Initialization of variables using no-arg constructor

Chris Mellon arkanes at gmail.com
Tue Oct 10 00:21:49 CEST 2006


On 10/9/06, Edward Waugh <edward_waugh at hotmail.com> wrote:
> Consider the following (working) Python code:
>
> import sys
>
> def sum(list):
>     # total = 0 does not work for non-numeric types
>     total = list[0].__class__()
>     for v in list:
>         total += v
>     return total
>
> l = [1, 2, 3]
> print sum(l)
>
> l = [1.1, 2.2, 3.3]
> print sum(l)
>
> l = ["a", "b", "c"]
> print sum(l)
>
> In order for sum() to be generic I initialize total to the value of
> list[0].__class__().  This works but I would like to know if this is the
> correct or preferred way of doing it.  It means that sum() must be given a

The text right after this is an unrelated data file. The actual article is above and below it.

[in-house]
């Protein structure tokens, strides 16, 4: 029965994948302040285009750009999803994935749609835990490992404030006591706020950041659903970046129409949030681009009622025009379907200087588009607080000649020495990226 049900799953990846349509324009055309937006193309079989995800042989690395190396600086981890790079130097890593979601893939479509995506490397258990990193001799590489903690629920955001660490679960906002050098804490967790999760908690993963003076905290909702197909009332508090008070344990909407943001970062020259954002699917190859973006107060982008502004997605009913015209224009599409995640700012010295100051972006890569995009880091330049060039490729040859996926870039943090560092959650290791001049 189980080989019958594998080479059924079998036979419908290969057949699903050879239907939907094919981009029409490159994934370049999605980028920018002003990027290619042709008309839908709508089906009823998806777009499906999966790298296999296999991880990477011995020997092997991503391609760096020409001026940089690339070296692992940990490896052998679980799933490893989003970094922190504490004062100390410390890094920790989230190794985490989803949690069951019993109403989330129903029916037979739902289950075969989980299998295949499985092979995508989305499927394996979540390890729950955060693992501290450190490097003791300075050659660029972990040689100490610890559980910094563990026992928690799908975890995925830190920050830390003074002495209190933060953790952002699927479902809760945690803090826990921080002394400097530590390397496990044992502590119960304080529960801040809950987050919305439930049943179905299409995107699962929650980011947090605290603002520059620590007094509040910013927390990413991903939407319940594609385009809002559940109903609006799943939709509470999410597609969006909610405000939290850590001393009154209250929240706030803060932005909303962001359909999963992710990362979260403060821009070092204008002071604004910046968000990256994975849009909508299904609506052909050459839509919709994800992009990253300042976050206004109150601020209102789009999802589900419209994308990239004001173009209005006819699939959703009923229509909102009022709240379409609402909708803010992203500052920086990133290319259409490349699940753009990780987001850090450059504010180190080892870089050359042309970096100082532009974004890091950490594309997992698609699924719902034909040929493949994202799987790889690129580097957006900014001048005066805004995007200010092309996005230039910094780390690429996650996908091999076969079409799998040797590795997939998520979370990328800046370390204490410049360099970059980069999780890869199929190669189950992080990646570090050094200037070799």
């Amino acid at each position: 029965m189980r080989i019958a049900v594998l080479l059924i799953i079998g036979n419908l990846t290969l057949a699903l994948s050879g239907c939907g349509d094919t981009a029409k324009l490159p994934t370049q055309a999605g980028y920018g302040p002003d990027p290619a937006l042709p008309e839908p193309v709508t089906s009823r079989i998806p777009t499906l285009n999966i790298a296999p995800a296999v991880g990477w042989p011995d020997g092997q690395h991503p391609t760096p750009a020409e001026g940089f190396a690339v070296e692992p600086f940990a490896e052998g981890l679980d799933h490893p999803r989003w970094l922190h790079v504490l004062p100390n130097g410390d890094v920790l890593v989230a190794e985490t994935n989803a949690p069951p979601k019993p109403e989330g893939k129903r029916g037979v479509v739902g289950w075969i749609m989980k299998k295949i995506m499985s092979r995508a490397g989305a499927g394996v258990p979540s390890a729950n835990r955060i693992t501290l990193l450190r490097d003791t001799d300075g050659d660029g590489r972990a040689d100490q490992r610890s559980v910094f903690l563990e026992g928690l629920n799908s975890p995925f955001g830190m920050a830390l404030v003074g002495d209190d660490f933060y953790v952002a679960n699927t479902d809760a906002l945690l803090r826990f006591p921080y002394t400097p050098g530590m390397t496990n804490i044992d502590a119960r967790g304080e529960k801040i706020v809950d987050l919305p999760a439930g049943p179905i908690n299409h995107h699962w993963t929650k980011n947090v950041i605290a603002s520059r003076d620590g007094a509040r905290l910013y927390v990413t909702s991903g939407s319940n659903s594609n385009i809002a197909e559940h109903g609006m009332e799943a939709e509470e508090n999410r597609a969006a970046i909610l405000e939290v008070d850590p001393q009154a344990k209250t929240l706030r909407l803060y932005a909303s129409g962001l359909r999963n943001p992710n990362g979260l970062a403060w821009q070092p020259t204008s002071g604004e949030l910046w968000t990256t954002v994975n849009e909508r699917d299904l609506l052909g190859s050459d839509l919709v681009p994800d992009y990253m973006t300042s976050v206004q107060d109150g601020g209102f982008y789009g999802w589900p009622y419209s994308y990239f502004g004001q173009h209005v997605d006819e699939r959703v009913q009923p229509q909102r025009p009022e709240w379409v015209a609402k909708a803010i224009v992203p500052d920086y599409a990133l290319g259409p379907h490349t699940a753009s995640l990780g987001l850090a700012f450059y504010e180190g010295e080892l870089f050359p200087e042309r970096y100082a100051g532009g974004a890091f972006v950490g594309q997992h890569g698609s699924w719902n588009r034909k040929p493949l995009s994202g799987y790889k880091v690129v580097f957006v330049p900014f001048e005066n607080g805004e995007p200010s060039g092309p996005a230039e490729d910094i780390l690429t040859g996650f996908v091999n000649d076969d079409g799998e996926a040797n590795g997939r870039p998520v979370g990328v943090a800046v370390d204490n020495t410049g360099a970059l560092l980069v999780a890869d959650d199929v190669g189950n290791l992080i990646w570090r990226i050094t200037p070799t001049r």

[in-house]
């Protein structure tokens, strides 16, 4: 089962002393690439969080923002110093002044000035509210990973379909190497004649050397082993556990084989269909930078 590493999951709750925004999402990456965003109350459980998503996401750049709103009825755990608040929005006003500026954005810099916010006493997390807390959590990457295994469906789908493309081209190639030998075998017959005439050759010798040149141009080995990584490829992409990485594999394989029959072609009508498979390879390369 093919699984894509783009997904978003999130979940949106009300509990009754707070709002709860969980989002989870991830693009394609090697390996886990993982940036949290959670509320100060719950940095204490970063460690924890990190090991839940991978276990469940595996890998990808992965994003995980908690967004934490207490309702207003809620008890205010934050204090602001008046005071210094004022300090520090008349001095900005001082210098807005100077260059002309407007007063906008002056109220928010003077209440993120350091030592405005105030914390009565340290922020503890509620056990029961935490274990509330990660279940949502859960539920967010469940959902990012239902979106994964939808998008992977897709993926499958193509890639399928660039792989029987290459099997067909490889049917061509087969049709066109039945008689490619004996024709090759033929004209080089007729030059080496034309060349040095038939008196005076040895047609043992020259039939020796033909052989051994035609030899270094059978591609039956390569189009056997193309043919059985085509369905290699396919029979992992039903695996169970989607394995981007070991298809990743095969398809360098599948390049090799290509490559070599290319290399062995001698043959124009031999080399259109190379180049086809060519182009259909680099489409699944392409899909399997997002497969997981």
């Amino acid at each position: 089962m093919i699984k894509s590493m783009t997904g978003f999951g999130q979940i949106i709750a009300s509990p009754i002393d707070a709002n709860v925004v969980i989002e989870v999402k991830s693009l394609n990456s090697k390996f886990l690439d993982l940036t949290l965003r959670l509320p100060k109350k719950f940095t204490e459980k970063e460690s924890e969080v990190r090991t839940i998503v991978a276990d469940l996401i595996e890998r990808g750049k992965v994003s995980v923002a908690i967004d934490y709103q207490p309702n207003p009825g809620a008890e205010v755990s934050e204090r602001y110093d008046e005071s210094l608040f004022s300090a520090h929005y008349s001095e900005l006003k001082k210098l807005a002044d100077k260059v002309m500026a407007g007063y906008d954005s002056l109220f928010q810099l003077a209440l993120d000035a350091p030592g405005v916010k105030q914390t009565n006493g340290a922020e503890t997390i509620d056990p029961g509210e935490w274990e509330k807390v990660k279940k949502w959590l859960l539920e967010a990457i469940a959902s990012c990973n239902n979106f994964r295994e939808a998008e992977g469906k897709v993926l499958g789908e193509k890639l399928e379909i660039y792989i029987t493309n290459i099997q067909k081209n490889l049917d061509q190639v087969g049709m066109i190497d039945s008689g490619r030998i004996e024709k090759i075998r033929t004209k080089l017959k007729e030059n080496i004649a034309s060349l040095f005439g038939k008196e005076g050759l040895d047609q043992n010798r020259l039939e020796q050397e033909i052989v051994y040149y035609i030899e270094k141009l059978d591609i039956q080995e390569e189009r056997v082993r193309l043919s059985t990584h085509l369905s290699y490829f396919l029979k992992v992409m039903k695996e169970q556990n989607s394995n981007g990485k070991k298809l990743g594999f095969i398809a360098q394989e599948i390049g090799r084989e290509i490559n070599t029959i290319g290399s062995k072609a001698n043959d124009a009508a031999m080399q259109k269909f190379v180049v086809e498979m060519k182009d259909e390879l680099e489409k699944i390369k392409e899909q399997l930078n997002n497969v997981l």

> list whose elements are types or classes that have a no-arg constructor
> (through this is probably almost always the case).
>

I'd do this:

>>> def sum(list):
...     total = list[0]
...     for v in list[1:]:
...         total += v
...     return total

I'm not sure if regular slice notation makes a copy of the list or
not, if it does you can use itertools:

>>> def sum(list):
...     total = list[0]
...     for v in itertools.islice(list, 1, len(list)):
...         total += v
...     return total


> Thanks,
> Edward
>



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